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      Epidemiological and Etiological Characteristics of Hand, Foot, and Mouth Disease in Henan, China, 2008–2013

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          Abstract

          Hand, foot, and mouth disease (HFMD) is a common childhood illness caused by enteroviruses. HFMD outbreaks and reported cases have sharply increased in China since 2008. Epidemiological and clinical data of HFMD cases reported in Henan Province were collected from 2008 to 2013. Clinical specimens were obtained from a subset of these cases. Descriptive epidemiological methods were used to analyze the time, region and population distribution. The VP1 gene from EV71 and CA16 isolates was amplified, and the sequences were analyzed. 400,264 cases of HFMD were reported in this study, including 22,309 severe and 141 fatal cases. Incidence peaked between April and May. Laboratory confirmation was obtained for 27,692 (6.9%) cases; EV71, CA16, and other enteroviruses accounted for 59.5%, 14.1%, 26.4%, respectively. Phylogenetic analysis revealed that EV71 belonged to the C4a evolution branch of C4 sub-genotype and CA16 belonged to subtype B1a or B1b. The occurrence of HFMD in Henan was closely related to season, age and region distribution. Children under five were the most affected population. The major pathogens causing HFMD and their genotypes have not notably changed in Henan. The data strongly support the importance of EV71 vaccination in a high population density area such as Henan, China.

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          An inactivated enterovirus 71 vaccine in healthy children.

          Enterovirus 71 (EV71) is a major cause of hand, foot, and mouth disease in children and may be fatal. A vaccine against EV71 is needed. We conducted a randomized, double-blind, placebo-controlled phase 3 trial involving healthy children 6 to 71 months of age in Guangxi Zhuang Autonomous Region, China. Two doses of an inactivated EV71 vaccine or placebo were administered intramuscularly, with a 4-week interval between doses, and children were monitored for up to 11 months. The primary end point was protection against hand, foot, and mouth disease caused by EV71. A total of 12,000 children were randomly assigned to receive vaccine or placebo. Serum neutralizing antibodies were assessed in 549 children who received the vaccine. The seroconversion rate was 100% 4 weeks after the two vaccinations, with a geometric mean titer of 170.6. Over the course of two epidemic seasons, the vaccine efficacy was 97.4% (95% confidence interval [CI], 92.9 to 99.0) according to the intention-to-treat analysis and 97.3% (95% CI, 92.6 to 99.0) according to the per-protocol analysis. Adverse events, such as fever (which occurred in 41.6% of the participants who received vaccine vs. 35.2% of those who received placebo), were significantly more common in the week after vaccination among children who received the vaccine than among those who received placebo. The inactivated EV71 vaccine elicited EV71-specific immune responses and protection against EV71-associated hand, foot, and mouth disease. (Funded by the National Basic Research Program and others; ClinicalTrials.gov number, NCT01569581.).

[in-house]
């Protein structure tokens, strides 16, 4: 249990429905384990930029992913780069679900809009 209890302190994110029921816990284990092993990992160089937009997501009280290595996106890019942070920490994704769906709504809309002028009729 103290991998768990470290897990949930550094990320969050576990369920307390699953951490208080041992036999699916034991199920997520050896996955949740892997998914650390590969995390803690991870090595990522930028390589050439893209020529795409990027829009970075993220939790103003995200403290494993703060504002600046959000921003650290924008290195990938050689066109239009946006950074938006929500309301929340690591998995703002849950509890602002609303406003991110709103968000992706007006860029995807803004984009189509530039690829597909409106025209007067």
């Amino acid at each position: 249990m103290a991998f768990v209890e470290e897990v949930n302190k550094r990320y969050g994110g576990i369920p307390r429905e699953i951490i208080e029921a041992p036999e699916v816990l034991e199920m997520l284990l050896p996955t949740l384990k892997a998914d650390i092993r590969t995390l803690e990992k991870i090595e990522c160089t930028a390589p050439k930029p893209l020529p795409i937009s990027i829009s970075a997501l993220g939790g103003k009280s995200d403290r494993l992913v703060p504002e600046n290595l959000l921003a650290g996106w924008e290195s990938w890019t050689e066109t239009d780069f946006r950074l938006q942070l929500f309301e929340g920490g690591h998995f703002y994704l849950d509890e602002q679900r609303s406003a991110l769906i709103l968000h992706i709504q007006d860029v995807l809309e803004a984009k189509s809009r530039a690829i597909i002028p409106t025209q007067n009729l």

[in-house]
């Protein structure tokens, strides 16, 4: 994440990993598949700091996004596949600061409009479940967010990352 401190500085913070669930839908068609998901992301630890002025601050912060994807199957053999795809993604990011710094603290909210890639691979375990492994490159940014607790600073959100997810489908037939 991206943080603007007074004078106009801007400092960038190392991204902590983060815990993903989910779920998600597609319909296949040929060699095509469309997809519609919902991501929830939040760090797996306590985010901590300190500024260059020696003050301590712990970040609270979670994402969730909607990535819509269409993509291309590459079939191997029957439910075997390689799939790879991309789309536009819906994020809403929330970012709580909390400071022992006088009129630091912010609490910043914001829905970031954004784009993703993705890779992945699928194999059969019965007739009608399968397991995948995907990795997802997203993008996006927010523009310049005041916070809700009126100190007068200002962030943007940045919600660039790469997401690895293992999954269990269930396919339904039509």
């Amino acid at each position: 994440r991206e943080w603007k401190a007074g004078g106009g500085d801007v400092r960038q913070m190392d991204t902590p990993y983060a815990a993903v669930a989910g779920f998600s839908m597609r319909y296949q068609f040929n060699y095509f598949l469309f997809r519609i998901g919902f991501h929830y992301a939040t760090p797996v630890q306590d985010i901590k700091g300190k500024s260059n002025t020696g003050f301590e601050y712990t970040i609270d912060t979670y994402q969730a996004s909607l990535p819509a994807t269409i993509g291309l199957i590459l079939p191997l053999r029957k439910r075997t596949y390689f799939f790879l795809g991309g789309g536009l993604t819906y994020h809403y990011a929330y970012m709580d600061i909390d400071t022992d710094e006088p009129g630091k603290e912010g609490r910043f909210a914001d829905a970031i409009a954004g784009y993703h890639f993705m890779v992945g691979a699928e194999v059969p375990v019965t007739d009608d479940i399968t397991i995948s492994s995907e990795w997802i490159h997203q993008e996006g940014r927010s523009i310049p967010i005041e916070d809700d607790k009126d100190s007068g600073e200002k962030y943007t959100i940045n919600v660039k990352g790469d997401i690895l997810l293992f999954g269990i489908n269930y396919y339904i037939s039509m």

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            Human enterovirus 71 and hand, foot and mouth disease.

            Hand, foot and mouth disease (HFMD) is generally a benign febrile exanthematous childhood disease caused by human enteroviruses. The route of transmission is postulated to be faeco-oral in developing areas but attributed more to respiratory droplet in developed areas. Transmission is facilitated by the prolonged environmental survival of these viruses and their greater resistance to biocides. Serious outbreaks with neurological and cardiopulmonary complications caused by human enterovirus 71 (HEV-71) seem to be commoner in the Asian Pacific region than elsewhere in the world. This geographical predilection is unexplained but could be related to the frequency of intra- and inter-typic genetic recombinations of the virus, the host populations' genetic predisposition, environmental hygiene, and standard of healthcare. Vaccine development could be hampered by the general mildness of the illness and rapid genetic evolution of the virus. Antivirals are not readily available; the role of intravenous immunoglobulin in the treatment of serious complications should be investigated. Monitoring of this disease and its epidemiology in the densely populated Asia Pacific epicentre is important for the detection of emerging epidemics due to enteroviruses.